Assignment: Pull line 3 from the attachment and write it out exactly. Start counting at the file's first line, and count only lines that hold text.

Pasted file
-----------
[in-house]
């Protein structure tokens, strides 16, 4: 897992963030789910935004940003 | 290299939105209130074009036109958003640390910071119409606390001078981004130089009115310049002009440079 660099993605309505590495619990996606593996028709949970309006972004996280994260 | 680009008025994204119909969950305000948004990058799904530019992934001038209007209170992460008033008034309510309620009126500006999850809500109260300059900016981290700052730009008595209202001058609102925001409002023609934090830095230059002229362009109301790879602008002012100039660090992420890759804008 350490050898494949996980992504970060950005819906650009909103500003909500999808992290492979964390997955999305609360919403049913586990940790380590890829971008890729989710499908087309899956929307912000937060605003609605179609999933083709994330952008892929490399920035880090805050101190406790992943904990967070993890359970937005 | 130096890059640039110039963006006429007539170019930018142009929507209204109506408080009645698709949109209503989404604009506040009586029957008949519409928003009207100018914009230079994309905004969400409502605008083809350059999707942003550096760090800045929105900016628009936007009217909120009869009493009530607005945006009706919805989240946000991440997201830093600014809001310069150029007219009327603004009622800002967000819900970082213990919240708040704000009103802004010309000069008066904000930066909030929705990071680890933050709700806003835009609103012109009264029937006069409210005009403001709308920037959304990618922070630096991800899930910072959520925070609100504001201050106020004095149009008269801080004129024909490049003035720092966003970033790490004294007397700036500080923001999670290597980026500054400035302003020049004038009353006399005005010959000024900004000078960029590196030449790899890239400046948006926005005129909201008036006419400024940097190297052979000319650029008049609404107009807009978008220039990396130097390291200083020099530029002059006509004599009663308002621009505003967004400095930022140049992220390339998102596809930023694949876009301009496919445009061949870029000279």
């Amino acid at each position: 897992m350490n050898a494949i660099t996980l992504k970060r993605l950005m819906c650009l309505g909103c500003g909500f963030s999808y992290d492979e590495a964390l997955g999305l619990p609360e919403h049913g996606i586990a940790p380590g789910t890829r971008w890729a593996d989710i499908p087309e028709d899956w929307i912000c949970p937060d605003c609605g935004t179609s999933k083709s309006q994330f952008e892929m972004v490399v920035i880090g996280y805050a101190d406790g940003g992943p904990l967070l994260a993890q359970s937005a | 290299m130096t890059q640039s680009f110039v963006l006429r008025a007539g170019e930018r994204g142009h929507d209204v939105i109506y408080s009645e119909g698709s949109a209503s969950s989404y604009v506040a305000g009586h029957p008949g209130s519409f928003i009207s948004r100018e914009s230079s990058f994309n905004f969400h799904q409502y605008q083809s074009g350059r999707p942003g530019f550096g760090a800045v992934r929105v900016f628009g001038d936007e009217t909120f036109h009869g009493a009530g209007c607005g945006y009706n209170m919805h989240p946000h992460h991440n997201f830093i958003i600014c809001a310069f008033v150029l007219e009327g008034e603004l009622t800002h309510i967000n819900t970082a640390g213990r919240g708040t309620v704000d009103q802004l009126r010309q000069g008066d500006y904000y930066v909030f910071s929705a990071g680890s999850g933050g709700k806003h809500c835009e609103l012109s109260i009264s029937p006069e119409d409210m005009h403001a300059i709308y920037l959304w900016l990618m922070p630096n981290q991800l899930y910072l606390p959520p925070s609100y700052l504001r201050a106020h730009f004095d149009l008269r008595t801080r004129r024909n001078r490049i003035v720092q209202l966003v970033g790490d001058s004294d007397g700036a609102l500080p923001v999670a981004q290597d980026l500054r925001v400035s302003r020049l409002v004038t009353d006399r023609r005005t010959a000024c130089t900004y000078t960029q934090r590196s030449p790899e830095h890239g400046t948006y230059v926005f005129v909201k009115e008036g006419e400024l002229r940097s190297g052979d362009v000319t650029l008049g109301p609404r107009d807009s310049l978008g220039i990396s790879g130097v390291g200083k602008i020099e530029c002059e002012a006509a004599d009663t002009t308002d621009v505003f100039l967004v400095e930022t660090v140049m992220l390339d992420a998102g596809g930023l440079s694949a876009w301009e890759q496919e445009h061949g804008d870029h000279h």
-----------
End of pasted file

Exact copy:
């Amino acid at each position: 897992m350490n050898a494949i660099t996980l992504k970060r993605l950005m819906c650009l309505g909103c500003g909500f963030s999808y992290d492979e590495a964390l997955g999305l619990p609360e919403h049913g996606i586990a940790p380590g789910t890829r971008w890729a593996d989710i499908p087309e028709d899956w929307i912000c949970p937060d605003c609605g935004t179609s999933k083709s309006q994330f952008e892929m972004v490399v920035i880090g996280y805050a101190d406790g940003g992943p904990l967070l994260a993890q359970s937005a | 290299m130096t890059q640039s680009f110039v963006l006429r008025a007539g170019e930018r994204g142009h929507d209204v939105i109506y408080s009645e119909g698709s949109a209503s969950s989404y604009v506040a305000g009586h029957p008949g209130s519409f928003i009207s948004r100018e914009s230079s990058f994309n905004f969400h799904q409502y605008q083809s074009g350059r999707p942003g530019f550096g760090a800045v992934r929105v900016f628009g001038d936007e009217t909120f036109h009869g009493a009530g209007c607005g945006y009706n209170m919805h989240p946000h992460h991440n997201f830093i958003i600014c809001a310069f008033v150029l007219e009327g008034e603004l009622t800002h309510i967000n819900t970082a640390g213990r919240g708040t309620v704000d009103q802004l009126r010309q000069g008066d500006y904000y930066v909030f910071s929705a990071g680890s999850g933050g709700k806003h809500c835009e609103l012109s109260i009264s029937p006069e119409d409210m005009h403001a300059i709308y920037l959304w900016l990618m922070p630096n981290q991800l899930y910072l606390p959520p925070s609100y700052l504001r201050a106020h730009f004095d149009l008269r008595t801080r004129r024909n001078r490049i003035v720092q209202l966003v970033g790490d001058s004294d007397g700036a609102l500080p923001v999670a981004q290597d980026l500054r925001v400035s302003r020049l409002v004038t009353d006399r023609r005005t010959a000024c130089t900004y000078t960029q934090r590196s030449p790899e830095h890239g400046t948006y230059v926005f005129v909201k009115e008036g006419e400024l002229r940097s190297g052979d362009v000319t650029l008049g109301p609404r107009d807009s310049l978008g220039i990396s790879g130097v390291g200083k602008i020099e530029c002059e002012a006509a004599d009663t002009t308002d621009v505003f100039l967004v400095e930022t660090v140049m992220l390339d992420a998102g596809g930023l440079s694949a876009w301009e890759q496919e445009h061949g804008d870029h000279h």